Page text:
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Business planning’s 2,000-year-old problem


Repeated research has shown that over two-thirds of organizations are failing to extract any value from their Sales and Operations Planning (S&OP) process*. Despite the mountain of research on how to develop a mature S&OP process, and the millions of dollars spent, 68% of organizations are barely coping with balancing supply and demand.

In response to these cross-functional complications, experts have long-touted, time-tested methodologies (S&OP, IBP, S&OE, etc.) as cure-alls for the dysfunctions that plague many organizations’ business planning processes and results. But, do these methodologies truly address the core fallacy of business planning? We think not.

When business planning efforts disappoint, those same experts believe weak executive support, a lack of governance with clear KPIs, and limited (and/or low quality) integrated data are the core reasons. While those elements are crucial to the success of any business planning methodology, there seems to be a more prevalent underlying culprit at play – akrasia.

Initially investigated and debated by Socrates and Aristotle in the 4th and 5th century, akrasia is one of the most widespread and persistent barriers to getting things done. Defined as “weak-willed” and “acting against one’s better judgement,” akrasia is a state of mind exemplified when an individual or group exhibits a lapse in reason and a weakness in putting reasoned conclusions into practice. For instance, after making a firm commitment to eat healthy and exercise daily, people find themselves spending an inordinate amount of time eating unhealthy food in front of the television.

In the business environment, akrasia is commonly seen within what behavioral economics call “hyperbolic discounting.” Hyperbolic discounting refers to the tendency of the human brain to value immediate rewards more highly than future rewards. For example, and in correlation to business planning, when organizations develop plans, they are making plans for their future selves, inherently evaluating long-term benefits. However, when the time comes to actually make a decision, organizations no longer think of their future selves. Instead, organizations think about their present self, preferring instant gratification, not long-term payoff.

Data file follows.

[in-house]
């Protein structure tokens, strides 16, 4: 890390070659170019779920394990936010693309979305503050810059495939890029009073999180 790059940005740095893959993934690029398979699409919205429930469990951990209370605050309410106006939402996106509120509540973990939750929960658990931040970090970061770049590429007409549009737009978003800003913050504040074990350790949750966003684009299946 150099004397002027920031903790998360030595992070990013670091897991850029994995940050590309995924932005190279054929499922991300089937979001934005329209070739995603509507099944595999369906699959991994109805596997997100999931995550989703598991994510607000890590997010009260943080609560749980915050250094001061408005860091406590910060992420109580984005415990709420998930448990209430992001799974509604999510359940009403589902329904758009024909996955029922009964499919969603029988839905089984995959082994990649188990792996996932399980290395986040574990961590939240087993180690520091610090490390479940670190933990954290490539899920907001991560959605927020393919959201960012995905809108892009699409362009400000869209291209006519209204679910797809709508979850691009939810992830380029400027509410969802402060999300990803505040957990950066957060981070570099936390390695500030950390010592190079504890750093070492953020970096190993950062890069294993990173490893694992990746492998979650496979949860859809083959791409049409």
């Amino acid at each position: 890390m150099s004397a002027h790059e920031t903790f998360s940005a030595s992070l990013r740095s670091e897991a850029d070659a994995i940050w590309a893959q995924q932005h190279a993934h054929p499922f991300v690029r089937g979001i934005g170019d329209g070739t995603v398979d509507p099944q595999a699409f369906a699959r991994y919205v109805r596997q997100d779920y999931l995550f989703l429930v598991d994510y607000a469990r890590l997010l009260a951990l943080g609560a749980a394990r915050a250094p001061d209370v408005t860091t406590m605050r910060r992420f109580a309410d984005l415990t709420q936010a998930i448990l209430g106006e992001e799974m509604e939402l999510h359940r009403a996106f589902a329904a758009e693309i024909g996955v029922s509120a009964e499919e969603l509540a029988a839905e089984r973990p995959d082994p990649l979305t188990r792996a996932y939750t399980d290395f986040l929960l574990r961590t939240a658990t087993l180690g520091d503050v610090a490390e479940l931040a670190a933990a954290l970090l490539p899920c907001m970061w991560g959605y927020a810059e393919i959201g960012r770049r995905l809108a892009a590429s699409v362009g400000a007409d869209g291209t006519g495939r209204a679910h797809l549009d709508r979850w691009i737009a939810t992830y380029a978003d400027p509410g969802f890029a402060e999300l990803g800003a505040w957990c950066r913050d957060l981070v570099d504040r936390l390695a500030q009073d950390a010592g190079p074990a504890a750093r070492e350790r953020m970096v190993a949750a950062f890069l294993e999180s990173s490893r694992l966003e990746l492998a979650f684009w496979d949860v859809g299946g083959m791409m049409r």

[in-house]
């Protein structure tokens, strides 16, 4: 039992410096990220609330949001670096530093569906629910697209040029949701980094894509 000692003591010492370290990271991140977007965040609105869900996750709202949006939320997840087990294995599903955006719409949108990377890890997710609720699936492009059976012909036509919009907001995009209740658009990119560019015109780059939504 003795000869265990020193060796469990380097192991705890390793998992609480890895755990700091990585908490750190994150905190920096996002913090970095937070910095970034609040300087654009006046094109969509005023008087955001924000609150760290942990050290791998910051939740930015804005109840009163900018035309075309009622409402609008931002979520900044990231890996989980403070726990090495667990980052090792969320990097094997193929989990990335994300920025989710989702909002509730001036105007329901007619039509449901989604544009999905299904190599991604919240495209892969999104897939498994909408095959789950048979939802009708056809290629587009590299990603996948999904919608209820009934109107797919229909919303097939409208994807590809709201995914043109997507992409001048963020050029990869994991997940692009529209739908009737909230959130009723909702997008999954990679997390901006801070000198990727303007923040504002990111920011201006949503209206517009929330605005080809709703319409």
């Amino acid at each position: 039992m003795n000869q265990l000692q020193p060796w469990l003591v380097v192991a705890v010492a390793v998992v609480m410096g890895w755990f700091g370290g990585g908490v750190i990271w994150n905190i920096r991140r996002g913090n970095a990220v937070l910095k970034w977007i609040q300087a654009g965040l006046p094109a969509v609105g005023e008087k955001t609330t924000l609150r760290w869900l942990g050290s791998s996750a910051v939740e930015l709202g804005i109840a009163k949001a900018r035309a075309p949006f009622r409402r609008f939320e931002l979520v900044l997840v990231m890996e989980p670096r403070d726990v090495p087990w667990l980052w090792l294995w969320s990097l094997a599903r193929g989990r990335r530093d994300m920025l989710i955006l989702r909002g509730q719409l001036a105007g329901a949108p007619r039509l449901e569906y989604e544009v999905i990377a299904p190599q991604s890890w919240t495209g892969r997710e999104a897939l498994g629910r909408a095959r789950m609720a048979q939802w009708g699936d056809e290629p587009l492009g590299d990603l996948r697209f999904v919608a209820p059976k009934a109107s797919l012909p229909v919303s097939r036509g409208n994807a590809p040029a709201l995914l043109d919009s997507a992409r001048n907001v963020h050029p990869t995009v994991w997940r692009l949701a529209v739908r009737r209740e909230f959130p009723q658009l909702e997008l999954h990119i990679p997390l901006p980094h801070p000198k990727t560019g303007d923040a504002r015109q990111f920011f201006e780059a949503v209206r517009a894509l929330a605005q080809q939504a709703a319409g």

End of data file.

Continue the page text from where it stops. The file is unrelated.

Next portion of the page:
In this psychological battle, the time has come for companies to begin investing in “symbiotic technology.” “Symbiotic technology” is the combination of AR/VR technology and AI/chatbots to reinforce good behavior by collaborating with humans during the completion of tasks and decision-making. The focus of “symbiotic technology” is not solely about increasing productivity, but about developing an improved way of thinking with technology. By becoming accustomed to leveraging technology for filtration and analysis of large amounts of data, employees can sustain a track record of successful forecasting and decision-making. In the end, this will create a more data driven decision-making culture, strengthening organizations’ ability to combat akrasia.

Envision a collaborative planning environment where models, simulations, and scenario analyses don’t follow a long cycle with single-variable tweaks analyzed in a black box system. The current approach to modeling is to evaluate select variables in order to arrive at a target figure, be it inventory levels or profitability. The concept of “network flows” are merely sets of Origin-Destination pairs that exist as columns and rows on a spreadsheet. The next-gen planning environment will pair simulation with augmented-reality worlds, coupled with real-time data and AI/chatbots, to simulate the outcome of their planning decisions.

For example, imagine you are part of the planning team at a blow mold manufacturing company. You are leading the latest integrated business planning meeting with executives and plant leadership across the country. The task is to run through the three-to-six-month demand plan and evaluate production’s ability to fulfill these requests, then arrive at a consensus plan. Team members are provided Oculus headsets and the conference rooms are outfitted with Alexa virtual assistants.

You are placed in an environment that projects a map of your full supply chain footprint, including plants, shipping lanes, supply facilities, and distribution nodes. The meeting commences as follows:

  • The master planner calls out to Alexa to project a time-phased view of demand over the last three months and you see the locations and lanes light up in varying intensities of green and red, depending on the strain of the network.